Corbett National Park – The Land of the Roar, Trumpet & Song
Small incidences stick to our memories and make you smile. Here is one of them during a Corbett film shoot with dear friends – Gautam & Doel and ofcourse Kahini.
A strategy was laid to track the tiger behind Khinnauli Forest Rest House (FRH) of Corbett National Park but in a forest instincts are given the first preference. We had decided to do a round of the Dhikala chaur before crossing the Ramganga for checking the area where the tiger movement has been at an all time high during this season. As our vehicle started from Gairal FRH, little did we know that a few amazing birding moments awaited us that morning.
Our vehicle moved slowly uphill from Gairal towards the main road that leads towards Dhikala amidst swooshing forest comets (paradise flycatchers) and spangled drongos, sambhars and cheetals gearing up for their early morning graze in open river beds, great Indian hornbills and dollar birds adding a glitter to the forest with their vivid colors and whistling pittas, our eyes split wide open when we saw an avionic wild spectacle. A pair of male scarlet minivets playing midair in perfect morning light splashing their bright red coats that made the normally deciduous Haldu tree look colorful and beautiful.
We were nearing Khinnauli now and our plan to cover the Dhikala grassland was still intact and suddenly Kahini wanted the vehicle to be diverted towards the bridge to cross the Ramganga. “Why are we diverting and not sticking to the plan?” the initial thoughts running through me and Gautam which we did not express since forest instincts are something that are beyond human imagination and you can’t question them sometimes. But still from a photography and filming perspective I presume we had made up our minds to shoot some elephants in the chaur and had already started visualizing the shots.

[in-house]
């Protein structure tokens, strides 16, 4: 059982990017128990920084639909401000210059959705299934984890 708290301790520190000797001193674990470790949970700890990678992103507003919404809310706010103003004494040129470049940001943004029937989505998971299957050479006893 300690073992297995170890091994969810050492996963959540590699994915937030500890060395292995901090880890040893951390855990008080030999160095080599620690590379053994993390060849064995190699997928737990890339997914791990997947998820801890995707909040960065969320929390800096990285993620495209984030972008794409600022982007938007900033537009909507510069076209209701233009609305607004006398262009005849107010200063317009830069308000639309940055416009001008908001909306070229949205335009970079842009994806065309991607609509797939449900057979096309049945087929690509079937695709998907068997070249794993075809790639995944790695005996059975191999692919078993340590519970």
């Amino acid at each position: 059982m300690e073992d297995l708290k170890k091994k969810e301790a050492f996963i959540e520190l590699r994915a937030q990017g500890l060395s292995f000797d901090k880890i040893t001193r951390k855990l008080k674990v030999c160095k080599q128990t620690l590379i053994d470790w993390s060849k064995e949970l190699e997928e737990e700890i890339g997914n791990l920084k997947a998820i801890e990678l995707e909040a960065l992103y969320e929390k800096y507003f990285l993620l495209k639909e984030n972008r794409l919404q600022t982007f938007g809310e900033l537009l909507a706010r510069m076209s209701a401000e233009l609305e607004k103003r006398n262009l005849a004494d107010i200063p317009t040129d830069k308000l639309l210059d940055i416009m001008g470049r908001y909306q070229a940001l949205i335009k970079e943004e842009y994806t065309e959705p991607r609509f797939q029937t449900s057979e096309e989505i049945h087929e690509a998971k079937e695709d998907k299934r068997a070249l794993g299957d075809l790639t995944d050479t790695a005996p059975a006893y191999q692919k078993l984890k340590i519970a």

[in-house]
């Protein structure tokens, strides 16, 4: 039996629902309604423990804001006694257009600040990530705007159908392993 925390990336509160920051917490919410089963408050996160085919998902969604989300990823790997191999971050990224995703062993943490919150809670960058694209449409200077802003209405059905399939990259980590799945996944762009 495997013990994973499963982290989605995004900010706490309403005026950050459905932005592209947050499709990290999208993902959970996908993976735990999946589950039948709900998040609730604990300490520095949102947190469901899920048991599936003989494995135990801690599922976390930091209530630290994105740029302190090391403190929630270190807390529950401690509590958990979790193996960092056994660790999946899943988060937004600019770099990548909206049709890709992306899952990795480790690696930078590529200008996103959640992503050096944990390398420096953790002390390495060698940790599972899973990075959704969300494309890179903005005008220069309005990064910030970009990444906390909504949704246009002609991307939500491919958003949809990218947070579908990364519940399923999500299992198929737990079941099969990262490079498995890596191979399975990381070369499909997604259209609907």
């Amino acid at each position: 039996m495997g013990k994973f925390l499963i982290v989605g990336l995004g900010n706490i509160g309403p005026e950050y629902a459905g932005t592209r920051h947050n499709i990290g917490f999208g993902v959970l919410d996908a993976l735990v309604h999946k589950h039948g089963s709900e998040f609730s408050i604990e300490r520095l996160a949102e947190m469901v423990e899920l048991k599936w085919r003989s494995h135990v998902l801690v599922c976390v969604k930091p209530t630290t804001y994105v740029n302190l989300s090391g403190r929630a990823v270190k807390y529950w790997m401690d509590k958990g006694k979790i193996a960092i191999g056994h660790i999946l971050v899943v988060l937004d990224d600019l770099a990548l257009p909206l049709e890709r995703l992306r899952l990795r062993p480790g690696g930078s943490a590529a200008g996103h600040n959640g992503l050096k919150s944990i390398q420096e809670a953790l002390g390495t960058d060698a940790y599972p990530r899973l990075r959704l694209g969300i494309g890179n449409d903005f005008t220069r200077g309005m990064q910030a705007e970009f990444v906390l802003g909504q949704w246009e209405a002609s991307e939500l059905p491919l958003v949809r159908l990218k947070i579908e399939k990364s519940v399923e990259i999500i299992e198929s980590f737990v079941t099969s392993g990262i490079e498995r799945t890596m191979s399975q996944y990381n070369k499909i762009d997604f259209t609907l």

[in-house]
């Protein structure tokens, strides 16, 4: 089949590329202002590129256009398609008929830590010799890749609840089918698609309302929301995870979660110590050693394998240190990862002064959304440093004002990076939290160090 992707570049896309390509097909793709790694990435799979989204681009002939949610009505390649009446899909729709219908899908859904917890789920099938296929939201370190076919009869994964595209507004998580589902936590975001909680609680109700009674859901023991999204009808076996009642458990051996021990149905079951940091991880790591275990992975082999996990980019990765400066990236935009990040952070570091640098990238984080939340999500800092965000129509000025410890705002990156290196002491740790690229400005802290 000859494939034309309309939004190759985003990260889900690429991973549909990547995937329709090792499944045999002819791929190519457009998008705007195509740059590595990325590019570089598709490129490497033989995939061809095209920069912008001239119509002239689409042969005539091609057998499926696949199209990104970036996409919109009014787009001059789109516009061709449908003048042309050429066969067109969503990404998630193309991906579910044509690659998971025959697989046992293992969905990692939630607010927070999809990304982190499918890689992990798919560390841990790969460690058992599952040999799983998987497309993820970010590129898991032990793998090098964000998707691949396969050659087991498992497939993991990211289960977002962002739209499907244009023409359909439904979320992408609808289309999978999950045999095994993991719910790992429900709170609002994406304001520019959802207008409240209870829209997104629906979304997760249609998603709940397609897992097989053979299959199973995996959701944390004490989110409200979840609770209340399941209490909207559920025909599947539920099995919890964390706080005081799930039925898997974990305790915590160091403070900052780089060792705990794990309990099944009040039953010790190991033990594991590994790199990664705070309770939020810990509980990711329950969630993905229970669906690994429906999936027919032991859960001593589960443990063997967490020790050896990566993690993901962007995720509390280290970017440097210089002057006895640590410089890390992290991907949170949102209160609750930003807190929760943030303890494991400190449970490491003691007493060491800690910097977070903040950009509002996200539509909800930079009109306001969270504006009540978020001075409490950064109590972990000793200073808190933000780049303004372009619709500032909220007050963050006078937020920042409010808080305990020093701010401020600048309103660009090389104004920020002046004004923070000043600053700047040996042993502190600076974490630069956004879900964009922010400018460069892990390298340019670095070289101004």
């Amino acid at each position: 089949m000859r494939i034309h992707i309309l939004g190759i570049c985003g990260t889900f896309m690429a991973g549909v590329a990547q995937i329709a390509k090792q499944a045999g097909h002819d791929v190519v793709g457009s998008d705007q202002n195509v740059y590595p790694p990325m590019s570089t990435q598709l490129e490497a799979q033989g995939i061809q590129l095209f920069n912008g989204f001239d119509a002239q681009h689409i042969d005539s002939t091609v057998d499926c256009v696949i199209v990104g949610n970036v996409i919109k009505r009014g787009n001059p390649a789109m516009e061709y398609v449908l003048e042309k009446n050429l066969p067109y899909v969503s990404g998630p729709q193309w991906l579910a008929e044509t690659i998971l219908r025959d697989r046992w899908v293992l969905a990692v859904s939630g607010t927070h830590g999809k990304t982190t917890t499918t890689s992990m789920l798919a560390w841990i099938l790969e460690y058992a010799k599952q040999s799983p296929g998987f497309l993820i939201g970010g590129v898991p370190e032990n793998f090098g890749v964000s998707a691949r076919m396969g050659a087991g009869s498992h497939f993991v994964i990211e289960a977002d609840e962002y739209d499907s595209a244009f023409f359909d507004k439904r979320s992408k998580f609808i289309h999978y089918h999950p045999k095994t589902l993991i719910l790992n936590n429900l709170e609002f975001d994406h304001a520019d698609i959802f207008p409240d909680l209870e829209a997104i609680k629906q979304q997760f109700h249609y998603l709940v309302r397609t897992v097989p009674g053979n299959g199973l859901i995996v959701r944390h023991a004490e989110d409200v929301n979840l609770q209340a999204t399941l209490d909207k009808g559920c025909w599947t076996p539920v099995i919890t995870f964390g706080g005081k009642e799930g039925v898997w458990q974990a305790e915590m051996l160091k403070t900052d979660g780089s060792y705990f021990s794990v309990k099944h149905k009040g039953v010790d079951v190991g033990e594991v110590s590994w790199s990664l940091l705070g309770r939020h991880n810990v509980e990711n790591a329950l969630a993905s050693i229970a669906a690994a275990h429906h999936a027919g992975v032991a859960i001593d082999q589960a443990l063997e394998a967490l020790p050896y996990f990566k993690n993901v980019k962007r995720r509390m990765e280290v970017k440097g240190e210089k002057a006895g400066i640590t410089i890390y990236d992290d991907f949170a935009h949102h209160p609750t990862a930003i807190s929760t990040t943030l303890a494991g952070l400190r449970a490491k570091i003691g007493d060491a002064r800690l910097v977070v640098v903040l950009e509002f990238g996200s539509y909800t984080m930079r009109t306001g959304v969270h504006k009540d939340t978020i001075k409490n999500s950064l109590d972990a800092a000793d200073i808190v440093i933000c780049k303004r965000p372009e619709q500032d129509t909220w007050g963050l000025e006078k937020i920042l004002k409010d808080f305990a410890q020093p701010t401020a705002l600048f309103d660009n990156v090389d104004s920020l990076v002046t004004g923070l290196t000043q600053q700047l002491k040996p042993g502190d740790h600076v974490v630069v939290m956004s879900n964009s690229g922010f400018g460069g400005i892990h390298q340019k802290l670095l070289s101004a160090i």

Crossing a couple of wooden bridges, our vehicle passed through the patch of a grassland buzzing with green bee-eaters… some of them relishing dragonflies as their breakfast. We parked on the banks of the Ramganga and the waiting game was on.
Sambhars in the middle of the river were their to guide us with the tiger movement so we were observing some finer moments. A full grown common kingfisher that was resting on the opposite bank took off for a deadly plunge in the glittering river and as it successfully emerged with a fish flapping its wings and shredding diamond-like water droplets, I was glad it chose a rock near me to settle itself and gave a final blow to the fish by banging it on the rock. A few meters ahead a river lapwing chic followed her mother’s instructions and kept following her hopping from one rock to the other.
As the action was happening towards the left of our vehicle, langurs far away in the tree gave frantic alarm calls. The wait was over and the tiger had given away the cover. Vehicles started queuing up and all eyes were glued to the langurs. The stripes were moving behind the bushes and had been spotted. It was quite evident that the tiger wanted to beat the morning heat and rest in the cozy comforts of the river and was looking for a spot.
A Terai tiger walking on the thickly wooded and steep Himalayas slopes is a treat to the eyes as it is here one can see the true power and persona of a Royal Bengal Tiger even when it is simply walking. Displaying true character traits of a Terai tiger, our full grown male easily walked on the rocky and tough Himalayan terrain and from my view finder I could see the muscular shoulder cuts that were shining brightly as he walked out in the open. The cuts became more prominent and visible as the male started his descend towards the nullah where it was planning to rest.
As we were admiring the beauty of the striped wonder, Gautam spotted a pied kingfisher that was constantly hovering a few meters away from our vehicle trying to analyze the fish movement in the river. As the kingfisher hovered for some time and inched closer to check the section of the river near our bank, she went out of focus in my viewfinder and my camera automatically zoomed into a patch of grassland where I saw a movement.
A pair of shining ivory was moving in the bushes and within moments strong ripples disturbed the calm river water as the second ruler of the park emerged into the river. A mighty tusker walked passed the river making it a perfect Corbett setting – a tiger resting towards the right, a kingfisher hovering inches ahead and a tusker quenching his thirst in the middle of the river.
We say it’s the land of the roar, the trumpet and the song and the 10 odd vehicles witnessed it in true Corbett style.